One Year Later, Lessons Learned From Sandy's Unprecedented Damage

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The clubhouse was slightly underwater during Hurricane Sandy. Photo Credit: Courtesy of Ossining Boat and Canoe Club
Tree vs. car in the Ludlow Park section of Yonkers after Sandy's arrival. Photo Credit: Toni Gugliotta
Downtown Port Chester is under water during Hurricane Sandy. Photo Credit: Contributed
The scene at the Ossining Boat Club right after Hurricane Sandy. Photo Credit: Courtesy of Ossining Boat and Canoe Club
A home in Yonkers being rebuilt after Hurricane Sandy. Photo Credit: Courtesy of Sandra Geroux
Benjamin Emanuel (orange bandana) and ING volunteers work on 120 High Street, Veteran build, Yonkers. June 28, 2013 Photo Credit: Courtesy of Sandra Geroux
A tree fell on a house just down the street from the North Salem Ambulance Corps shelter on Daniel Road. Photo Credit: Julianna Lopes
Irvington residents look at flooding in the Bridge Street parking lot after Hurricane Irene caused the Hudson River to overflow on Oct. 28, 2012. Photo Credit: Danny LoPriore
Orienta Avenue and Flagler Drive in Mamaroneck were among the sites flooded by Hurricane Sandy. Photo Credit: Contributed
Downed trees, like this one in Lewisboro, were plentiful after Sandy struck. Photo Credit: Contributed
Hurricane Sandy knocked down several of the giant pine trees on the front lawn of the Pound Ridge Town House, including this one. Photo Credit: File photo
Hurricane Sandy toppled trees and blocked roads in White Plains. Photo Credit: File photo
Broad Street in Yorktown was blocked by downed trees and power lines after Hurricane Sandy. Photo Credit: Les Manse
Bedford was hit with the one-two punch of Hurricane Sandy and a powerful Nor'easter. Photo Credit: Julie Curtis
Downed tree branches sit on a car in New Rochelle following Hurricane Sandy. Photo Credit: File photo

WESTCHESTER COUNTY, N.Y. -- One year ago next week, Hurricane Sandy landed in Westchester, delivering unprecedented damage.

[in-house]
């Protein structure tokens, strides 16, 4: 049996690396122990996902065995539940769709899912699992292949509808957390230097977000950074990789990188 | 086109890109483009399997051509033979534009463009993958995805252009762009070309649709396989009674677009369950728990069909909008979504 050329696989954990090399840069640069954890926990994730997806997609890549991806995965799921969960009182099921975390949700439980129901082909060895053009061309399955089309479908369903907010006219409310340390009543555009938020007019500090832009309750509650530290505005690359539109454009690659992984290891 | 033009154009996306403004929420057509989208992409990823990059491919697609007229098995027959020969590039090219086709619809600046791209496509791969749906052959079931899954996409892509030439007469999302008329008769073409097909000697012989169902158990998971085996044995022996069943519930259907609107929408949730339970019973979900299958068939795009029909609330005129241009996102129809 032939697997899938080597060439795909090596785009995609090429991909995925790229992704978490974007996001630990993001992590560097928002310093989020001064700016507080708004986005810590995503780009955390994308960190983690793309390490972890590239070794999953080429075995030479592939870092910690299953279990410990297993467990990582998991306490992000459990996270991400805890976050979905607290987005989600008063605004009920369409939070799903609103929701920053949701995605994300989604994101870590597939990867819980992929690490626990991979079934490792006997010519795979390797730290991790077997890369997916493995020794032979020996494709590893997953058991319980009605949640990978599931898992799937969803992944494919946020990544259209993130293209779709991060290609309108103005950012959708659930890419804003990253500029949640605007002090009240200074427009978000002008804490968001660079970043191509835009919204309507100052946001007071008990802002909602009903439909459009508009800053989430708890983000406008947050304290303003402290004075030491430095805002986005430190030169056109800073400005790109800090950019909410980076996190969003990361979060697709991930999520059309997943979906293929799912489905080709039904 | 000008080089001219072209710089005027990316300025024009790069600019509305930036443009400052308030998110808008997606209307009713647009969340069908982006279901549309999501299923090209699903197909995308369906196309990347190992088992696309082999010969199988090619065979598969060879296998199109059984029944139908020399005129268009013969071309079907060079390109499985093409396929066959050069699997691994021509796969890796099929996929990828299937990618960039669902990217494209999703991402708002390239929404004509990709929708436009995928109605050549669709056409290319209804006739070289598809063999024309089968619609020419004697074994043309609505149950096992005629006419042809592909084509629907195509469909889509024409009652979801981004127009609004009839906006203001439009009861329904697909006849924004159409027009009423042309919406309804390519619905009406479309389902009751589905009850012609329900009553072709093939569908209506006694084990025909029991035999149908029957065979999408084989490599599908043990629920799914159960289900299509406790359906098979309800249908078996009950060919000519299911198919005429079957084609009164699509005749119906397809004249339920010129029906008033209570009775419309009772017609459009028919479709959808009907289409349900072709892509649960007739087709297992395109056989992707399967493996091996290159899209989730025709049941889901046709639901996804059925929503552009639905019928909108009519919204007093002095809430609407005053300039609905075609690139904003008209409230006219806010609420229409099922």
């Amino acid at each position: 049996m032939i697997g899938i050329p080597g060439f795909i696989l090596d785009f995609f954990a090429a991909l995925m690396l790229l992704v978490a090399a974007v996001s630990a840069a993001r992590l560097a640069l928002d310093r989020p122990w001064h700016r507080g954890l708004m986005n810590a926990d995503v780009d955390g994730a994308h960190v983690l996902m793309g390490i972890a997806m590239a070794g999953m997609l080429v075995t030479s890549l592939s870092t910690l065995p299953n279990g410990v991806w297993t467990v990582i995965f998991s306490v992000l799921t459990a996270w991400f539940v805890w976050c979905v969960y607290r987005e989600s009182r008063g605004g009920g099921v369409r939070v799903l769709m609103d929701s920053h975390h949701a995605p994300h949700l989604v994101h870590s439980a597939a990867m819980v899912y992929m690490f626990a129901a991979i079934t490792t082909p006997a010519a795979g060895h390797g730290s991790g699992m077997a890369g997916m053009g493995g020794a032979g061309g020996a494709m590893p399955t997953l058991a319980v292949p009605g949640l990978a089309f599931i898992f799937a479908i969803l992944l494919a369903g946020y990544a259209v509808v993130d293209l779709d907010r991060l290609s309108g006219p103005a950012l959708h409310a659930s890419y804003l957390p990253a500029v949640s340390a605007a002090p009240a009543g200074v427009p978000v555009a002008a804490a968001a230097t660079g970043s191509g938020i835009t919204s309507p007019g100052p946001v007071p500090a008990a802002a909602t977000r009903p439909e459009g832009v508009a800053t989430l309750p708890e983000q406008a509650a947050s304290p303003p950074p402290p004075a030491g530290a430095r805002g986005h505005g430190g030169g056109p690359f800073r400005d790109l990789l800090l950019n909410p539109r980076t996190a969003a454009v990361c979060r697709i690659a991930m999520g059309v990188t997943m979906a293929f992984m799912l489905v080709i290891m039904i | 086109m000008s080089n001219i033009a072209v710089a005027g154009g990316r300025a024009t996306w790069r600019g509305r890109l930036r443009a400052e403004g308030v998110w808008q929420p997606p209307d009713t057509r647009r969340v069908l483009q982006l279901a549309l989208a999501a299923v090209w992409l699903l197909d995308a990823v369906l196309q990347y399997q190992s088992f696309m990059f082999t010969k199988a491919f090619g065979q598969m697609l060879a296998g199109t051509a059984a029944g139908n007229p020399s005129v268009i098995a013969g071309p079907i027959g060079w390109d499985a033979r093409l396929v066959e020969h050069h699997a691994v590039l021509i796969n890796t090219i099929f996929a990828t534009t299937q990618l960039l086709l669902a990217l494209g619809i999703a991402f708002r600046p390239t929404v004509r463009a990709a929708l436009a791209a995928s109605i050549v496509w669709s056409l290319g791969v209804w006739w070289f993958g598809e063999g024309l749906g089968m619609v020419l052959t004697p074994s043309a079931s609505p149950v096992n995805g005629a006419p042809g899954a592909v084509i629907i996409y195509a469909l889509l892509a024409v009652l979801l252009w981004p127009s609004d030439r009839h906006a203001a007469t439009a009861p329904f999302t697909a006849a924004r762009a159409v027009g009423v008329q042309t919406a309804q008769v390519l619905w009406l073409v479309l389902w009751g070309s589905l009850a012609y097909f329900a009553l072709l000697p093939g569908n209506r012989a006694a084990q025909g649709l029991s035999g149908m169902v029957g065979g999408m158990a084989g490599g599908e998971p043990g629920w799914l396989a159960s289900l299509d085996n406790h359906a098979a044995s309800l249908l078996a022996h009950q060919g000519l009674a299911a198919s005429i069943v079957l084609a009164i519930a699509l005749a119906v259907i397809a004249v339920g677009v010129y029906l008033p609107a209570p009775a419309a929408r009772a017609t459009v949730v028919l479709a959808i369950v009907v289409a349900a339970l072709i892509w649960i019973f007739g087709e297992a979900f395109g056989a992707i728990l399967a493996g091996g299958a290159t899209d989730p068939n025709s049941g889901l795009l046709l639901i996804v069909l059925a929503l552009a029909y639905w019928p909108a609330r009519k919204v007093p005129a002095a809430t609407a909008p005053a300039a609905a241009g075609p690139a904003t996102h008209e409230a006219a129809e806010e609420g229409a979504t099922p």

Homes were destroyed, power was out for weeks and waiting in line for gas for more than an hour became the norm. Three people died, two of them children.

Sandy, the second costliest hurricane in U.S. history, lasted from Oct. 22 to Oct. 31 of last year.

Greenburgh Police Chief Joseph DeCarlo said Hurricane Sandy was "the worst storm I had to deal with."

"It took about 10 days to return to normalcy," DeCarlo said.

Jim Killoran, the executive director of Habitat for Humanity Westchester, was fortunate to have thousands of volunteers aid in relief efforts.

"It's all about helping," Killoran said. "The power and importance of volunteerism is paramount."

Killoran used strategies from the 2007 floods that damaged the Sound Shore when helping people with Sandy. He got trees off the road in Mount Vernon and New Rochelle and delivered generators to Chappaqua.

Witnessing the damage made Killoran realize that Westchester residents need to be better prepared in the event of a disaster.

"Every street and every neighborhood needs to create a disaster captain and disaster plan," Killoran said.

Killoran said the area needs more public transit, less concrete and more green buildings.

"We're in an environmental nightmare," Killoran said. "These 100-year storms are coming every year. FEMA is broke and insurance makes it more difficult."

A year later, people are still in need, Killoran said. He said Tuesday, Oct. 29 will be an emotional day.

"I'm sure I'll cry," Killoran said. 

DeCarlo, like Killoran stressed residents need to have their own disaster plan. The Town of Greenburgh has an emergency notification system on its website.

"People need to be prepared to be on their own," DeCarlo said. "We always learn from storms."

DeCarlo said having a battery powered radio will allow people to remain in contact if the power goes out.

"We are prepared, but government can only do so much," DeCarlo said. "We can't do it all."

While the Ossining Boat and Canoe Club was mostly spared from the worst of Sandy's wrath, members of the working man's club were back at the club to repair the damage.

The club, which sits 6 feet above sea level, saw storm surges up to 9 feet. But the club was prepared.

"We had taken steps to get equipment and other items up to the second floor," DeCarlo said. "No boats were damaged because we moved them to higher ground. Our wood walls simply drained after the storm since there is no sheet rock."

The club did suffer thousands of dollars in damage to the refrigerator, furnace, vending machines and furniture. 

"The greatest structural damage was to our exterior decking and landscaping, which suffered erosion," Earle said. 

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Comments (4)

walter.czerniawski:

"These 100-year storms are coming every year."

No, they come once every hundred years. Actually about every 50.

WPEyesNEars:

Nothing was learned. Nothing has been done nor will anything come of it. We re-elected the same politicians who only bloviate about how terrible it was, point fingers toward someone else to take care of it and the next storm gives us more of the same. We get what we deserve: politicians re-elected by special interest groups who are not interested in helping the average person.

jmalichio:

I think we'd all be interested to hear what you would propose to control the weather, WP. Please, enlighten us.

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